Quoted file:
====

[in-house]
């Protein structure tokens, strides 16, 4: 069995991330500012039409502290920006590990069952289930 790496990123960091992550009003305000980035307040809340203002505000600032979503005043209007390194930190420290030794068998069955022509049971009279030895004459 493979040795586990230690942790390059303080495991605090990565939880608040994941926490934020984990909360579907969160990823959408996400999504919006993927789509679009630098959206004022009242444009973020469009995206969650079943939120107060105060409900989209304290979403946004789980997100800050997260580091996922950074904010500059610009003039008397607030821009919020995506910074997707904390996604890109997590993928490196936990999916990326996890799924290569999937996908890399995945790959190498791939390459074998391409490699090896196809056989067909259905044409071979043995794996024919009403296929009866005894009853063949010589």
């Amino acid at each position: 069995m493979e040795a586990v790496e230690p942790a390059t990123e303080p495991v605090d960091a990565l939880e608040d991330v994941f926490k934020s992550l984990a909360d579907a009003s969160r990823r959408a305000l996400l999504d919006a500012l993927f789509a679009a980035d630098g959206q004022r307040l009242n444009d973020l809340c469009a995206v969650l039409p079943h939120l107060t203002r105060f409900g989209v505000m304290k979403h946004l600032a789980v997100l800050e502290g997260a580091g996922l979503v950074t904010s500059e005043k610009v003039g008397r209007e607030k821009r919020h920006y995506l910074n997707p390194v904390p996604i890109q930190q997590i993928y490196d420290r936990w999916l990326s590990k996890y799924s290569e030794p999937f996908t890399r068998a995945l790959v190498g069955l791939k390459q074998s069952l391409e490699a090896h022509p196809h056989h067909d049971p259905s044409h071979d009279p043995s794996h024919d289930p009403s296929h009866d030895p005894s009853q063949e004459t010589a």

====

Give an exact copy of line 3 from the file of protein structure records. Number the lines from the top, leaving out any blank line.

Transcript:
């Amino acid at each position: 069995m493979e040795a586990v790496e230690p942790a390059t990123e303080p495991v605090d960091a990565l939880e608040d991330v994941f926490k934020s992550l984990a909360d579907a009003s969160r990823r959408a305000l996400l999504d919006a500012l993927f789509a679009a980035d630098g959206q004022r307040l009242n444009d973020l809340c469009a995206v969650l039409p079943h939120l107060t203002r105060f409900g989209v505000m304290k979403h946004l600032a789980v997100l800050e502290g997260a580091g996922l979503v950074t904010s500059e005043k610009v003039g008397r209007e607030k821009r919020h920006y995506l910074n997707p390194v904390p996604i890109q930190q997590i993928y490196d420290r936990w999916l990326s590990k996890y799924s290569e030794p999937f996908t890399r068998a995945l790959v190498g069955l791939k390459q074998s069952l391409e490699a090896h022509p196809h056989h067909d049971p259905s044409h071979d009279p043995s794996h024919d289930p009403s296929h009866d030895p005894s009853q063949e004459t010589a």